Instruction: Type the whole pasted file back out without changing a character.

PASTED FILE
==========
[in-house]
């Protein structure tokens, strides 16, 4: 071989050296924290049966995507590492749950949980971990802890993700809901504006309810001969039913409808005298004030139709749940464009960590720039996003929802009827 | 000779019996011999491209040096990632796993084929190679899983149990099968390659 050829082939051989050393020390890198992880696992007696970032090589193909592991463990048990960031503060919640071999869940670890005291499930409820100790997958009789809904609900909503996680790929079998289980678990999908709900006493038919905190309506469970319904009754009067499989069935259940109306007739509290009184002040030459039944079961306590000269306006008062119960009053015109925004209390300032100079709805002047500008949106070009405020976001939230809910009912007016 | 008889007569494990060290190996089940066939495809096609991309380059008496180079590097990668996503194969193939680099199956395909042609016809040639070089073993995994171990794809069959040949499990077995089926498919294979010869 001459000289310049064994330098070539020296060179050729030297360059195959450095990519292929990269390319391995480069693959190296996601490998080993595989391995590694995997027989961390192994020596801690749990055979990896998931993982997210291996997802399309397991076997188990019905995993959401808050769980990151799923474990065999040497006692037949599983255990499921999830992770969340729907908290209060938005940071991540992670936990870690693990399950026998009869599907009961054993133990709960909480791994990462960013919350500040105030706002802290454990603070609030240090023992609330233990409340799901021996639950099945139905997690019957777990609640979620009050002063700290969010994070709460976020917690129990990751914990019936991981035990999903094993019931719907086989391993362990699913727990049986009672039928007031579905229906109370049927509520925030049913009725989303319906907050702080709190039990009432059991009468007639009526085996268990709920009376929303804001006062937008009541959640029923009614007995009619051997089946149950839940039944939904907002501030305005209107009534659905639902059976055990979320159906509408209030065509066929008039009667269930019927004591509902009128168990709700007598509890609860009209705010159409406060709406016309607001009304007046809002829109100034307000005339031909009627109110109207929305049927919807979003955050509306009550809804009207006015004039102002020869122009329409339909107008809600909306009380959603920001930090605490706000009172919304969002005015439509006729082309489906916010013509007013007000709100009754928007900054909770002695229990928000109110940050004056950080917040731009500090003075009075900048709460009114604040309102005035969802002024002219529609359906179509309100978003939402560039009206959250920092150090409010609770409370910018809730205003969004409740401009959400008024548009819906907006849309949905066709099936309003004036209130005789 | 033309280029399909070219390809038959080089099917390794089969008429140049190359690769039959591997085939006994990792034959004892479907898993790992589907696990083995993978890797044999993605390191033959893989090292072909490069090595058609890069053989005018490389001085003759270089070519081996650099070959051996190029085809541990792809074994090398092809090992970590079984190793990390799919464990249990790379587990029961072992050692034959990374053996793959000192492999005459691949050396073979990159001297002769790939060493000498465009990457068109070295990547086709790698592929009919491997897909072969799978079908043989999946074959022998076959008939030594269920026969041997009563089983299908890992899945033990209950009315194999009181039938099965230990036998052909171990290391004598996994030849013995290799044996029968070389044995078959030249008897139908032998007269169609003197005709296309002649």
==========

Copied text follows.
[in-house]
């Protein structure tokens, strides 16, 4: 071989050296924290049966995507590492749950949980971990802890993700809901504006309810001969039913409808005298004030139709749940464009960590720039996003929802009827 | 000779019996011999491209040096990632796993084929190679899983149990099968390659 050829082939051989050393020390890198992880696992007696970032090589193909592991463990048990960031503060919640071999869940670890005291499930409820100790997958009789809904609900909503996680790929079998289980678990999908709900006493038919905190309506469970319904009754009067499989069935259940109306007739509290009184002040030459039944079961306590000269306006008062119960009053015109925004209390300032100079709805002047500008949106070009405020976001939230809910009912007016 | 008889007569494990060290190996089940066939495809096609991309380059008496180079590097990668996503194969193939680099199956395909042609016809040639070089073993995994171990794809069959040949499990077995089926498919294979010869 001459000289310049064994330098070539020296060179050729030297360059195959450095990519292929990269390319391995480069693959190296996601490998080993595989391995590694995997027989961390192994020596801690749990055979990896998931993982997210291996997802399309397991076997188990019905995993959401808050769980990151799923474990065999040497006692037949599983255990499921999830992770969340729907908290209060938005940071991540992670936990870690693990399950026998009869599907009961054993133990709960909480791994990462960013919350500040105030706002802290454990603070609030240090023992609330233990409340799901021996639950099945139905997690019957777990609640979620009050002063700290969010994070709460976020917690129990990751914990019936991981035990999903094993019931719907086989391993362990699913727990049986009672039928007031579905229906109370049927509520925030049913009725989303319906907050702080709190039990009432059991009468007639009526085996268990709920009376929303804001006062937008009541959640029923009614007995009619051997089946149950839940039944939904907002501030305005209107009534659905639902059976055990979320159906509408209030065509066929008039009667269930019927004591509902009128168990709700007598509890609860009209705010159409406060709406016309607001009304007046809002829109100034307000005339031909009627109110109207929305049927919807979003955050509306009550809804009207006015004039102002020869122009329409339909107008809600909306009380959603920001930090605490706000009172919304969002005015439509006729082309489906916010013509007013007000709100009754928007900054909770002695229990928000109110940050004056950080917040731009500090003075009075900048709460009114604040309102005035969802002024002219529609359906179509309100978003939402560039009206959250920092150090409010609770409370910018809730205003969004409740401009959400008024548009819906907006849309949905066709099936309003004036209130005789 | 033309280029399909070219390809038959080089099917390794089969008429140049190359690769039959591997085939006994990792034959004892479907898993790992589907696990083995993978890797044999993605390191033959893989090292072909490069090595058609890069053989005018490389001085003759270089070519081996650099070959051996190029085809541990792809074994090398092809090992970590079984190793990390799919464990249990790379587990029961072992050692034959990374053996793959000192492999005459691949050396073979990159001297002769790939060493000498465009990457068109070295990547086709790698592929009919491997897909072969799978079908043989999946074959022998076959008939030594269920026969041997009563089983299908890992899945033990209950009315194999009181039938099965230990036998052909171990290391004598996994030849013995290799044996029968070389044995078959030249008897139908032998007269169609003197005709296309002649």